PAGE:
Museum Of Science And Industry Getting New Name After $125 Million Gift
Updated at 11:43 a.m.
Chicago’s Museum of Science and Industry will be getting a new name after receiving a $125 million gift from a local billionaire.
The popular institution on the city’s South Side will be renamed the Kenneth C. Griffin Museum of Science and Industry. Griffin’s donation is the single largest gift in the museum’s history.
“We are honored to receive this incredibly generous gift, which helps ensure that MSI remains a vital resource for science learning in the 21st century,” David Mosena, president and chief executive officer of MSI, said in a prepared statement released Thursday morning.
Griffin is the founder and CEO of Citadel, a Chicago-based hedge fund that manages over $32 billion in capital, according to its website.
He has a current estimated net worth of $12.5 billion, according to Forbes. He ranks 38th on the magazine’s list of the 400 wealthiest Americans.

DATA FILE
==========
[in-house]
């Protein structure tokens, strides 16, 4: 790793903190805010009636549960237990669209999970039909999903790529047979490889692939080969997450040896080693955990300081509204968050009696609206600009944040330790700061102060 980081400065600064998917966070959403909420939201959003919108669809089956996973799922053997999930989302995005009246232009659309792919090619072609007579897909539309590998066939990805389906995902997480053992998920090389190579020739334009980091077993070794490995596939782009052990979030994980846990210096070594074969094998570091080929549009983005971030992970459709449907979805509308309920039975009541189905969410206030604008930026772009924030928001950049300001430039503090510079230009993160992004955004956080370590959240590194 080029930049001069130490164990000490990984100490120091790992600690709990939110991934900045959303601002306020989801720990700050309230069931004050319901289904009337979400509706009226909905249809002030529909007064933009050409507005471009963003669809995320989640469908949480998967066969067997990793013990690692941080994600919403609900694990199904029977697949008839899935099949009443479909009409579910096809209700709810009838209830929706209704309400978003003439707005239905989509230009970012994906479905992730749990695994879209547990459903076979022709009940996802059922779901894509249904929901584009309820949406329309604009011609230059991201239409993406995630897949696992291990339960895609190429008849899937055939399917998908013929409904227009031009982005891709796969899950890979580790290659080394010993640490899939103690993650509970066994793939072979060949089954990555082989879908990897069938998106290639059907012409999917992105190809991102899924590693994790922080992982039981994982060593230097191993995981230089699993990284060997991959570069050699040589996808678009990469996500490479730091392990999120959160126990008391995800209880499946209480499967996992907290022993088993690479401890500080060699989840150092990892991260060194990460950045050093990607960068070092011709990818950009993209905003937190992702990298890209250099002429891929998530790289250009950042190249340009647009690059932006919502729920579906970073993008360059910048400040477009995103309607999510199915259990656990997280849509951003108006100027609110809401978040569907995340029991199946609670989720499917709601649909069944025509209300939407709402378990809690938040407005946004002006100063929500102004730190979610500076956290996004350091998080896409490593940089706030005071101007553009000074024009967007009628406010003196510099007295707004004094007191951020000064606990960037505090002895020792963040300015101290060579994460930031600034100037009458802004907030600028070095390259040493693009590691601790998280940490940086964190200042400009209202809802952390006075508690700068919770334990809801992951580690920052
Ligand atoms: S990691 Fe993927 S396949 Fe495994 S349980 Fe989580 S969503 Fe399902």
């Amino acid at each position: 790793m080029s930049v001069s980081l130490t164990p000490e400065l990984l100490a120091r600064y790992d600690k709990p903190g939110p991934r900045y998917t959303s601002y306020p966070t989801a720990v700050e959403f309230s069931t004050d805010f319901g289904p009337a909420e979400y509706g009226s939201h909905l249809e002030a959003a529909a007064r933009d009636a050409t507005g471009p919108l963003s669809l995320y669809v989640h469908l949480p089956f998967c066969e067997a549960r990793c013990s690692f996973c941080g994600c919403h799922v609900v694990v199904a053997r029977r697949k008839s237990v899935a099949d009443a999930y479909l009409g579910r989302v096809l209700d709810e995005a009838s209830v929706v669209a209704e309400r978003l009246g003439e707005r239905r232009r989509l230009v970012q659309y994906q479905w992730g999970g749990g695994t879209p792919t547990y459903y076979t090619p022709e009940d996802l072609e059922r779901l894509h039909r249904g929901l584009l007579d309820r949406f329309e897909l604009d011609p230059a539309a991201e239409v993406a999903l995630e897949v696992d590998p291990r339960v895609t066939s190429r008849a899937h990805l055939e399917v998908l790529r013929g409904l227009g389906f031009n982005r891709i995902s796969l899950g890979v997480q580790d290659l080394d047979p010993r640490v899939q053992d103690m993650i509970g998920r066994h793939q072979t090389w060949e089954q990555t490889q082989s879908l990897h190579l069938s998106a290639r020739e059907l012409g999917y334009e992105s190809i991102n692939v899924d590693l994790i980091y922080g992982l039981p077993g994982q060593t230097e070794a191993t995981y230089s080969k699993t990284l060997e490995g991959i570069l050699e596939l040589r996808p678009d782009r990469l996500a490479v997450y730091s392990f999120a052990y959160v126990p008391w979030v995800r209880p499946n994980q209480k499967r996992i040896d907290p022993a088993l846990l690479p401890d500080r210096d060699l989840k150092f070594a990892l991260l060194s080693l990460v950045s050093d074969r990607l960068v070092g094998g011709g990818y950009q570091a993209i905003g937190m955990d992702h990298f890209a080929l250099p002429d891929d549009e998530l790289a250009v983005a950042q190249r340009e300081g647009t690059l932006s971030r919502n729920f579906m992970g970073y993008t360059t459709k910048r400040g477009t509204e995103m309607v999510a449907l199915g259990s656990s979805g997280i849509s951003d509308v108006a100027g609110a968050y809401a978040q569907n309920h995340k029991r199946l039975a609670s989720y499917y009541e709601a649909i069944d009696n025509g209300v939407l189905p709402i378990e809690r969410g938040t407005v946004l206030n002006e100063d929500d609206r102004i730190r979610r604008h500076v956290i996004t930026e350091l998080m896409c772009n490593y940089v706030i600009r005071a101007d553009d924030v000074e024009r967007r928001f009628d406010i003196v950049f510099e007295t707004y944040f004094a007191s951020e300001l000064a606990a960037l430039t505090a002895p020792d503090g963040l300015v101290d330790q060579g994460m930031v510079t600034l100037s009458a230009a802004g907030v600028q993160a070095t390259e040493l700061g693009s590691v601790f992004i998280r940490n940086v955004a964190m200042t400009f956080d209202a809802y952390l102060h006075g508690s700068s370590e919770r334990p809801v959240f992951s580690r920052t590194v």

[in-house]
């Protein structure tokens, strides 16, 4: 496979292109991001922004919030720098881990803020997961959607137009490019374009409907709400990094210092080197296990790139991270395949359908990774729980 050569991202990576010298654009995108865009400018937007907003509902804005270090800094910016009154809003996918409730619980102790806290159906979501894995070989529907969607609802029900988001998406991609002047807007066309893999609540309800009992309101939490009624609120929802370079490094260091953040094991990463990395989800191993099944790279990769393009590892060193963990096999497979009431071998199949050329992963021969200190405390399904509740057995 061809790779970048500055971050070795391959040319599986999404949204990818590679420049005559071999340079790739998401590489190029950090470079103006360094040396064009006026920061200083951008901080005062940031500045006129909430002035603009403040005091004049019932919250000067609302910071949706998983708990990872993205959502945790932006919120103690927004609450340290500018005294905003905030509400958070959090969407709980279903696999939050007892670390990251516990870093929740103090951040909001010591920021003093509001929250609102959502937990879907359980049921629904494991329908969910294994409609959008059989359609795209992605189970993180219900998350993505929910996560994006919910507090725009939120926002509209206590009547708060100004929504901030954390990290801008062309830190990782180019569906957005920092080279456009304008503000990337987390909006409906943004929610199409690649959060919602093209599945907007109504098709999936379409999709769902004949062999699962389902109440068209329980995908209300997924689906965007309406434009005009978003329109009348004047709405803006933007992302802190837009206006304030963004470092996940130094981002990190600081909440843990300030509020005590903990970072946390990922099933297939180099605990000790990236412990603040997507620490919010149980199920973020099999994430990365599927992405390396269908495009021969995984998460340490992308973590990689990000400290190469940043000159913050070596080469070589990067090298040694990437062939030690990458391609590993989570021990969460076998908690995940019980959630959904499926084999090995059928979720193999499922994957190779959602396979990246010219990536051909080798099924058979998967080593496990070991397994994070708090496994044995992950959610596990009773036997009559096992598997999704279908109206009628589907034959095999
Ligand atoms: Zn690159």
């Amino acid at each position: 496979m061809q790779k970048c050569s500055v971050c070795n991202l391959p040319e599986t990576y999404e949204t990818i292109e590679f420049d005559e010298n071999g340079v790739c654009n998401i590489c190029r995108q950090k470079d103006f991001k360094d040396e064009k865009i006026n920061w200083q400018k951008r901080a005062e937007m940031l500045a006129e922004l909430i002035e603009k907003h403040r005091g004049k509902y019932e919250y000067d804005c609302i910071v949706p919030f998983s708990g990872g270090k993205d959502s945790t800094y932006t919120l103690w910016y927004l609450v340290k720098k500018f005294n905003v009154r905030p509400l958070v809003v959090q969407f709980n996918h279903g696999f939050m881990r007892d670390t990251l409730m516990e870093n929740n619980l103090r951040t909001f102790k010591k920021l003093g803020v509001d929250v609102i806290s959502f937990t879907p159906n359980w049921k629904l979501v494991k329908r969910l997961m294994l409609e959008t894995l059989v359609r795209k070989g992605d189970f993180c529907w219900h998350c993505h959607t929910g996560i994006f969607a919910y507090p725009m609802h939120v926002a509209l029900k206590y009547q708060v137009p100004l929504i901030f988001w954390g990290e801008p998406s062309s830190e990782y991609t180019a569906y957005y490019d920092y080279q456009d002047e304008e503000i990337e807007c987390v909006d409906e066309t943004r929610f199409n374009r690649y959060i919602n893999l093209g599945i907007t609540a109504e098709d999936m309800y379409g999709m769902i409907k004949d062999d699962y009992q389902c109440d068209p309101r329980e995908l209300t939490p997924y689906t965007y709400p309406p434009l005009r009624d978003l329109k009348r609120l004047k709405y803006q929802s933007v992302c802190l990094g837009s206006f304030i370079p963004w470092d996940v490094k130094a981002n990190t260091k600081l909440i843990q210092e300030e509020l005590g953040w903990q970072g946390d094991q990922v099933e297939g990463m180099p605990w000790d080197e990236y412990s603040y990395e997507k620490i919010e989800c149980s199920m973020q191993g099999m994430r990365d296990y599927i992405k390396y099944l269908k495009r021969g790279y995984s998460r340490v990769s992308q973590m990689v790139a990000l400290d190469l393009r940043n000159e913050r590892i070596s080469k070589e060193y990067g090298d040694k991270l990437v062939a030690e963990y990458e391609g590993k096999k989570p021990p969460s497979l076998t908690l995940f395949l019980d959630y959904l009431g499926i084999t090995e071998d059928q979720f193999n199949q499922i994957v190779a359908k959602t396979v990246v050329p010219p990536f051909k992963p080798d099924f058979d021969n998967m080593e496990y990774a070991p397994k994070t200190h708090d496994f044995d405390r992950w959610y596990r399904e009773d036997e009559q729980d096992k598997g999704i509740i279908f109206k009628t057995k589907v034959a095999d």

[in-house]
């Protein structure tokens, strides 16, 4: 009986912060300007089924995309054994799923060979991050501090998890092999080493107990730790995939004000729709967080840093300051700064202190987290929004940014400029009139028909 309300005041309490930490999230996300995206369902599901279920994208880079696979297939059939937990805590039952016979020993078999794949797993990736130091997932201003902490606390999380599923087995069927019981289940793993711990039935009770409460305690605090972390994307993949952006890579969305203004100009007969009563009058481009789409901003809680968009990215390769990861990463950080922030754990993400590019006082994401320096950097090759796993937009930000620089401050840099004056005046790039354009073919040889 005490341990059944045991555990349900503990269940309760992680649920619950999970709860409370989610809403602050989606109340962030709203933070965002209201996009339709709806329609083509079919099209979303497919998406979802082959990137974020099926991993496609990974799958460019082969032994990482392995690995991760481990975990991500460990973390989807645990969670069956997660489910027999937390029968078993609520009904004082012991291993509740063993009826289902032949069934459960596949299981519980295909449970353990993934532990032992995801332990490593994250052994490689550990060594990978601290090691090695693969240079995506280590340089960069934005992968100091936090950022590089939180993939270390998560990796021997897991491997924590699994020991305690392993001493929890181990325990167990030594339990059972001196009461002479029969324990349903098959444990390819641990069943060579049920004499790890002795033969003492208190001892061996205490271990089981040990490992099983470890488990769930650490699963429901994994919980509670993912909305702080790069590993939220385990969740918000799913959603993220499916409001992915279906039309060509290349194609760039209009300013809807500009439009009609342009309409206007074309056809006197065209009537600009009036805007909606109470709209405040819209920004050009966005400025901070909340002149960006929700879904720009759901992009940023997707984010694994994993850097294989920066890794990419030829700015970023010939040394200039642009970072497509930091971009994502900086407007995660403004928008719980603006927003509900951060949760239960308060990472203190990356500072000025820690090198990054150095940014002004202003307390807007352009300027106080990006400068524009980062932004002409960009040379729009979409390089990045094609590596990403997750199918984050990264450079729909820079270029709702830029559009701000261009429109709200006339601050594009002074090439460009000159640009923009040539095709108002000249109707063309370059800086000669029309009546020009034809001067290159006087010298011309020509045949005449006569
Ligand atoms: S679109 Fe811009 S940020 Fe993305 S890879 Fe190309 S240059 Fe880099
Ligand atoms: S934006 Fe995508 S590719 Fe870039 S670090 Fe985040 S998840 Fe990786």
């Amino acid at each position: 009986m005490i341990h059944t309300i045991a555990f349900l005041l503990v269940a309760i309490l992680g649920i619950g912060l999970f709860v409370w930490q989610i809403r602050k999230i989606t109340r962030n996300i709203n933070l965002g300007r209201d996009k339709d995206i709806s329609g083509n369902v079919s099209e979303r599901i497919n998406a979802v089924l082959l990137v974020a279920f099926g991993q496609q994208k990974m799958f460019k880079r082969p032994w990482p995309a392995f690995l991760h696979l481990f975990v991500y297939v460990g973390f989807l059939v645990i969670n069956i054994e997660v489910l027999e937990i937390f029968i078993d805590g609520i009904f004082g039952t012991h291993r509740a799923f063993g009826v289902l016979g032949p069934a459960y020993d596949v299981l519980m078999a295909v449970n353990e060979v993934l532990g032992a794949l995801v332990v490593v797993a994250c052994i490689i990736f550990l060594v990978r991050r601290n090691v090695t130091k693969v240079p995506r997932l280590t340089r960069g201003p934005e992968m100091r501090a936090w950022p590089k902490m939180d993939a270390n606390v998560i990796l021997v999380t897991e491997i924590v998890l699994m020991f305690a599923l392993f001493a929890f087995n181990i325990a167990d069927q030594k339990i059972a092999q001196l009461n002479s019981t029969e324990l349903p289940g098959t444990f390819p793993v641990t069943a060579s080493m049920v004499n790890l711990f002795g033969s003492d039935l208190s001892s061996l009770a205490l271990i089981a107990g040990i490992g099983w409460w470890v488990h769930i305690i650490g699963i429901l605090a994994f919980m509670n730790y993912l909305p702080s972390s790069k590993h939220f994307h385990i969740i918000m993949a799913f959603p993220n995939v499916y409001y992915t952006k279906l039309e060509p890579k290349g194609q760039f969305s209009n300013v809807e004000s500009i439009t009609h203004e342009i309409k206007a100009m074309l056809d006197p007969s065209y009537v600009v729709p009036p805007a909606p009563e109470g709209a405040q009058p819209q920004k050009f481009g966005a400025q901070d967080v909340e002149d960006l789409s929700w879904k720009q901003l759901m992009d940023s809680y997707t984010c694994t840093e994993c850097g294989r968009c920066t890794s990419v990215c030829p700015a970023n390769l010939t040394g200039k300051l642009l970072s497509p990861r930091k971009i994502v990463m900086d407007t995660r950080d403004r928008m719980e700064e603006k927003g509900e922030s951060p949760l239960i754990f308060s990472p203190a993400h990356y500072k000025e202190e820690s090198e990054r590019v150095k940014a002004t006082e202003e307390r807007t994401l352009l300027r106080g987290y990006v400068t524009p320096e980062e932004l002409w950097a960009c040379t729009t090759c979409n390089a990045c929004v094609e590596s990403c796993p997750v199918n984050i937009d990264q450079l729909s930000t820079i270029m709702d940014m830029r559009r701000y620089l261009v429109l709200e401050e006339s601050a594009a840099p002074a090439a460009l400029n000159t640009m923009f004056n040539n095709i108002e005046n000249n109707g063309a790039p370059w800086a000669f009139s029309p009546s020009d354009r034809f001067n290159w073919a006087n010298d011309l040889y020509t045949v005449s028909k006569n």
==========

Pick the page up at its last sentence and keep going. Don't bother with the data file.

Griffin’s donation moves the museum’s current capital campaign past $300 million in total funds raised, the MSI said. The campaign is raising money to create new exhibitions, fund education programs, make changes to its galleries and modernize its building at 5700 S. Lake Shore Dr. in the former Palace of Fine Arts from the 1893 World's Columbian Exposition.
Now that Griffin’s name will be on one of Chicago’s most popular cultural destinations, many visitors may wonder who he is. Here are some details:
He has a current estimated net worth of $12.5 billion, according to Forbes.
He ranks 38th on Forbes’ latest list of the 400 wealthiest Americans.
He ranks 117th on Forbes’ 2019 list of the richest people in the world.
He started trading investments from his Harvard University dorm room when he was a sophomore.
He’s given millions to other local cultural or educational institutions, including the Art Institute of Chicago, the Museum of Contemporary Art and the University of Chicago.
He’s made mega-investments in real estate, according to Bloomberg, including $238 million for a penthouse in New York, $122 million for a 200-year-old mansion in London and $99.1 million for a beachfront house in Palm Beach, Florida.
He was involved in a contentious and public divorce that reached a settlement in 2015 and included paying his ex-wife $11.75 million to purchase her share of their North Michigan Avenue penthouse, according to the Chicago Tribune.
Mark LeBien is the digital news editor at WBEZ. Follow him on Twitter @marklebien.